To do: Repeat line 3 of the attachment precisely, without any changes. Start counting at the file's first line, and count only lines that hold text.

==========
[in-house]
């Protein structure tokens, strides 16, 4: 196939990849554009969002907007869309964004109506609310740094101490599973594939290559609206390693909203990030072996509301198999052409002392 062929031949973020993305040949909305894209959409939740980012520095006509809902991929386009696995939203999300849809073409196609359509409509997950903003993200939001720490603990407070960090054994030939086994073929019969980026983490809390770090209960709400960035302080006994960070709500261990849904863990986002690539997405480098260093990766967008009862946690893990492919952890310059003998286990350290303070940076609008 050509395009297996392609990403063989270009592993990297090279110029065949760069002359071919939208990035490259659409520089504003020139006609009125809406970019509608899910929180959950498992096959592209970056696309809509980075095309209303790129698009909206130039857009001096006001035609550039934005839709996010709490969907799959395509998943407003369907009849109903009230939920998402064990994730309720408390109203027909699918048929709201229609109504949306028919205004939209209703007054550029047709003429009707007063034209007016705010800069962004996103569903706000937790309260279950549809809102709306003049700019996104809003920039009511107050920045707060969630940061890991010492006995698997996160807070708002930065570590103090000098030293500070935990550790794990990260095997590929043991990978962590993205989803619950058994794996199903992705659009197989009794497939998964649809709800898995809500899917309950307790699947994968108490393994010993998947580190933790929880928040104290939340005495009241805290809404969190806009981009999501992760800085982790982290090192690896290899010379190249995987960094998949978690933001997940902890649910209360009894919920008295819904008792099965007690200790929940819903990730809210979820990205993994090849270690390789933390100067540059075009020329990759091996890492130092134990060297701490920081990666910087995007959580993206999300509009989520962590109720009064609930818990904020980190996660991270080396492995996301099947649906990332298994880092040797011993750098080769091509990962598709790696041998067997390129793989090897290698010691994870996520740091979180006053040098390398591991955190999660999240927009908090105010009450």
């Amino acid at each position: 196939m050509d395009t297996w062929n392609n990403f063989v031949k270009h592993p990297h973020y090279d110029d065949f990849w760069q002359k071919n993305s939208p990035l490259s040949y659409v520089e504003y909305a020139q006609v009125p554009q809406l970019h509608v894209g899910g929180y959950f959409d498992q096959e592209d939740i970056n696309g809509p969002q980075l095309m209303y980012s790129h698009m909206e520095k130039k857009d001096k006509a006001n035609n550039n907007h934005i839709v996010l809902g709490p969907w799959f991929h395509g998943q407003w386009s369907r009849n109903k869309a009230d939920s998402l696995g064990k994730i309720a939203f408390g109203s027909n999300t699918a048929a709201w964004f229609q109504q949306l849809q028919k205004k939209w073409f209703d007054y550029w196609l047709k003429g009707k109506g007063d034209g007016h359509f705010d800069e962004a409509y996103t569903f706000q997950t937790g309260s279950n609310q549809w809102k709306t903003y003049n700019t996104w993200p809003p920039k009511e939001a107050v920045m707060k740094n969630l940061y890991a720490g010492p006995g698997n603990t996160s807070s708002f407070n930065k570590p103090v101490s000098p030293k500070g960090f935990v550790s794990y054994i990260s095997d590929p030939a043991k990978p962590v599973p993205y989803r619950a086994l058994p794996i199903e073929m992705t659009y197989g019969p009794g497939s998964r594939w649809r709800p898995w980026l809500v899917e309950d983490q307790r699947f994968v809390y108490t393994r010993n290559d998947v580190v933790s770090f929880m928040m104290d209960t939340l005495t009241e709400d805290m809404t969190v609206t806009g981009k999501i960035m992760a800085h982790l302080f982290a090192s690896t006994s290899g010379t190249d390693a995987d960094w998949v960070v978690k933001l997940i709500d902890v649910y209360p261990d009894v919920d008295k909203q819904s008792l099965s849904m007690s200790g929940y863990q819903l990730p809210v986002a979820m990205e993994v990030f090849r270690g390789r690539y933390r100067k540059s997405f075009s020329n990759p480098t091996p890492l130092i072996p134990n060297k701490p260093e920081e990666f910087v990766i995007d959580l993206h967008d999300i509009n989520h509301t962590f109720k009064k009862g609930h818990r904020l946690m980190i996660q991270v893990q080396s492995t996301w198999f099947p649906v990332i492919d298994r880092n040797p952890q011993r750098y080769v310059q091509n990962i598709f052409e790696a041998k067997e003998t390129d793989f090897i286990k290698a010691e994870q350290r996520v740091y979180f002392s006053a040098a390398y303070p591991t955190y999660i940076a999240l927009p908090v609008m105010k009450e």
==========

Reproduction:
């Amino acid at each position: 196939m050509d395009t297996w062929n392609n990403f063989v031949k270009h592993p990297h973020y090279d110029d065949f990849w760069q002359k071919n993305s939208p990035l490259s040949y659409v520089e504003y909305a020139q006609v009125p554009q809406l970019h509608v894209g899910g929180y959950f959409d498992q096959e592209d939740i970056n696309g809509p969002q980075l095309m209303y980012s790129h698009m909206e520095k130039k857009d001096k006509a006001n035609n550039n907007h934005i839709v996010l809902g709490p969907w799959f991929h395509g998943q407003w386009s369907r009849n109903k869309a009230d939920s998402l696995g064990k994730i309720a939203f408390g109203s027909n999300t699918a048929a709201w964004f229609q109504q949306l849809q028919k205004k939209w073409f209703d007054y550029w196609l047709k003429g009707k109506g007063d034209g007016h359509f705010d800069e962004a409509y996103t569903f706000q997950t937790g309260s279950n609310q549809w809102k709306t903003y003049n700019t996104w993200p809003p920039k009511e939001a107050v920045m707060k740094n969630l940061y890991a720490g010492p006995g698997n603990t996160s807070s708002f407070n930065k570590p103090v101490s000098p030293k500070g960090f935990v550790s794990y054994i990260s095997d590929p030939a043991k990978p962590v599973p993205y989803r619950a086994l058994p794996i199903e073929m992705t659009y197989g019969p009794g497939s998964r594939w649809r709800p898995w980026l809500v899917e309950d983490q307790r699947f994968v809390y108490t393994r010993n290559d998947v580190v933790s770090f929880m928040m104290d209960t939340l005495t009241e709400d805290m809404t969190v609206t806009g981009k999501i960035m992760a800085h982790l302080f982290a090192s690896t006994s290899g010379t190249d390693a995987d960094w998949v960070v978690k933001l997940i709500d902890v649910y209360p261990d009894v919920d008295k909203q819904s008792l099965s849904m007690s200790g929940y863990q819903l990730p809210v986002a979820m990205e993994v990030f090849r270690g390789r690539y933390r100067k540059s997405f075009s020329n990759p480098t091996p890492l130092i072996p134990n060297k701490p260093e920081e990666f910087v990766i995007d959580l993206h967008d999300i509009n989520h509301t962590f109720k009064k009862g609930h818990r904020l946690m980190i996660q991270v893990q080396s492995t996301w198999f099947p649906v990332i492919d298994r880092n040797p952890q011993r750098y080769v310059q091509n990962i598709f052409e790696a041998k067997e003998t390129d793989f090897i286990k290698a010691e994870q350290r996520v740091y979180f002392s006053a040098a390398y303070p591991t955190y999660i940076a999240l927009p908090v609008m105010k009450e």